Thursday, April 29, 2010

Drawings, birthdays and stuff

I had a small birthday party on Tuesday – just family and my closest friends.
It was miserable weather so we all crammed inside and sat in one big group – I did lay a big table for lunch but it seems everyone was feeling casual and chose to eat off their laps (well with plates of course). It could also be that as the table did not have enough places and no-one wanted to break up the group it turned out that way.

My friend Nathan has his own catering business so I decided it would be fun to get him to do the catering. He did a fabulous meal – a haloumi cheese salad starter with the most amazing reduced balsamic dressing, a chicken curry with homemade bread – bunny chow style and a gorgeous chocolate cake with cream and caramel on the inside.
It was actually a huge pleasure to have someone else do the catering and he did not charge the earth either – in fact it was a very good price.
He has a passion for food and is a real perfectionist – if you ever need catering done I highly recommend him.

Well, as it was my birthday and all and I received some lovely presents, among them was a voucher for my local arts and crafts shop – yay, plus a couple of books on drawing techniques – which I have already started reading.
So I got a bit inspired and did a bit of sketching – I feel that my drawings of a month or two ago were a bit stiff and I wanted to free up the line and get a more fresh and spontaneous look. I do think I am more of a charcoal person than a pencil person.

Here is an example of an earlier drawing in pencil.


Here are a couple of my latest sketches done in charcoal. They were very quick and easy to do – which was the whole idea behind them.


One of the techniques suggested was to draw by only looking at the subject and not at the paper, which teaches you to see properly. I tried this for a bit and then came up with the above sketches – these were of course done while looking at the paper.
I also wanted to practice more tonal stuff, you know, playing with light and dark and getting the values right – these drawings took a bit longer but were also in charcoal. I have been inspired by the work of James Foster, who spends hours and hours getting his tonal values just right.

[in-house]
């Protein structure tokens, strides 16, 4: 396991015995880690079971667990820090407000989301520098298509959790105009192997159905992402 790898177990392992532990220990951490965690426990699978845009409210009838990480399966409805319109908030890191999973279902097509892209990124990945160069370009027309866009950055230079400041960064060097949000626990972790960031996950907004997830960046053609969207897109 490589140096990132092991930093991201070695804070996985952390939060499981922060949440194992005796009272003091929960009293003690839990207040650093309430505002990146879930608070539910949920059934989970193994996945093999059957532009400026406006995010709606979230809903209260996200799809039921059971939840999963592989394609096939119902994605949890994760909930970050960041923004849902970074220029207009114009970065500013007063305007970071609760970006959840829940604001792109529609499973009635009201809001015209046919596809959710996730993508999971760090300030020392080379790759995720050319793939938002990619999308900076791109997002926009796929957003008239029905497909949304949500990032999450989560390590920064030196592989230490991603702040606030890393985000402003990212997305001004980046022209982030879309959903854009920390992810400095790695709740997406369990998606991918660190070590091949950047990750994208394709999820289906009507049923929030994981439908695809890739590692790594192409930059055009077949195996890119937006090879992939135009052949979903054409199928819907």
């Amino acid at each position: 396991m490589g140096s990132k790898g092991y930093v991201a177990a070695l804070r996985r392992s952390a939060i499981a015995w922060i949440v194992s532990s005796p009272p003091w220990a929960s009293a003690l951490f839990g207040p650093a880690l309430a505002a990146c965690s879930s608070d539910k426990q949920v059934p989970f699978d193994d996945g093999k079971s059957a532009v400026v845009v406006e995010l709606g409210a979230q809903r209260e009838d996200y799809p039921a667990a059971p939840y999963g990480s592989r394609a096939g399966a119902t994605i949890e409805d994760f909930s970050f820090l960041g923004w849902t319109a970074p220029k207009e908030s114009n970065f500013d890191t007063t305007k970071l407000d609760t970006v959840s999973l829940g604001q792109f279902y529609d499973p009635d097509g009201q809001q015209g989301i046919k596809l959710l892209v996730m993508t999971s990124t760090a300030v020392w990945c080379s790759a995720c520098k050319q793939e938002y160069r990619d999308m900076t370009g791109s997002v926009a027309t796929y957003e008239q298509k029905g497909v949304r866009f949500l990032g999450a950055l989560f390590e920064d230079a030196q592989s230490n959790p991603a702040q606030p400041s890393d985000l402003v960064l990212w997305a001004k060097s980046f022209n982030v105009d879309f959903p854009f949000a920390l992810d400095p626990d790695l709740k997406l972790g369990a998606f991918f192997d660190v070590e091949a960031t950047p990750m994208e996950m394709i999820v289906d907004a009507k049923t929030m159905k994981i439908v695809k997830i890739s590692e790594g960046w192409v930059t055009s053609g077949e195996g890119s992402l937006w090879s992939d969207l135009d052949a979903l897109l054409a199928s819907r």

The black cat was a birthday present for my sister – who loves cats – if you look closely you will see that I forgot a crucial bit – his whiskers. Lucky for her I added them before she took the picture home.

I also tried out some conte pencils for a commissioned work of a meerkat, I came up with three drawings but I think the detailed one of the meerkat’s face came out best.








Tuesday, April 20, 2010

Wow - What a night!

After Sunday’s success, I decided to attend the Tuesday night milonga at The Dance Junction in Rosebank.

I wore the same flat shoes I used on Sunday – they are not dancing shoes but have enough slide for me to do pivots and ochos in them.

I really felt in the zone last night, every tango was great, each one seeming to surpass the last.

There were quite a few new faces and I was lucky enough to dance with a couple of them, there is nothing like trying out a new partner just to see what they are like – I will confess I am a bit of a tango slut and want to dance with everybody.

I always have to struggle with the concept of waiting for the men to ask me – it is after all traditional, but it rarely seems to happen with the guys I don’t know and I am often left wondering if it is because my tango style doesn’t appeal or something else.

I suspect though it has something to do with a natural human tendency not to ask someone you don’t know because you may end up getting rejected.

The weird thing is I don’t personally have a problem with doing the asking, except that it is supposedly frowned upon for women to ask.

Maybe I should have a survey on this issue – Do you think women should wait to be asked?

I would love to know what the guys feel about this subject.

There were some great highlights for me last night, some lovely creative tango waltzes with Andrea, a rather wonderful couple of tangos with Kelvin from Cape Town, some great connection and emotional tango from Erik and an incredibly exciting set of three milongas with Ryan, who is very creative and very fast with his feet.

Thanks also to Mervyn, whose tango improves every time I dance with him, he was very patient with all my moans and groans about my foot back in February, so I hope he enjoyed our tango a bit more this time.

The best of all though was my foot held out the whole night and this morning, even though there is a bit of discomfort because it is still healing, the joint pain I used to get in my big toe after a night of dancing isn’t there!

So I am feeling rather fabulous today, with memories of a great night and an ok foot.

I just can’t wait for the next one, but will be pacing myself for a while yet until my foot is 100%.

Tango Tea Party

I attended a tango tea party at The Secret Garden in Fourways this Sunday past and what a wonderful afternoon it was.

The women were all dressed beautifully – Natasha looked especially resplendent in a gorgeous purple and lilac Sunday afternoon tea party dress and with matching tango shoes as well.

I loved watching her skirt billowing in the wind while she danced.

In fact the wind got a bit too billowy and as we all moved inside to avoid the downpour, all the canopies blew over at the same time, it was lucky no one got hurt.

It was only my second milonga of the year and it took me a while to find my tango feet.

Thanks to some fantastic (and patient) partners I was soon in the full tango swing of things.

My sore foot managed a couple of numbers in my dancing shoes before I had to switch to flats, but it held out quite well for the rest of the day.

It was my first time on the new portable floor, it was slightly wobbly due to the grass underneath, but since I was in flat shoes it was not too bad. I am so happy that I finally had a go on it though.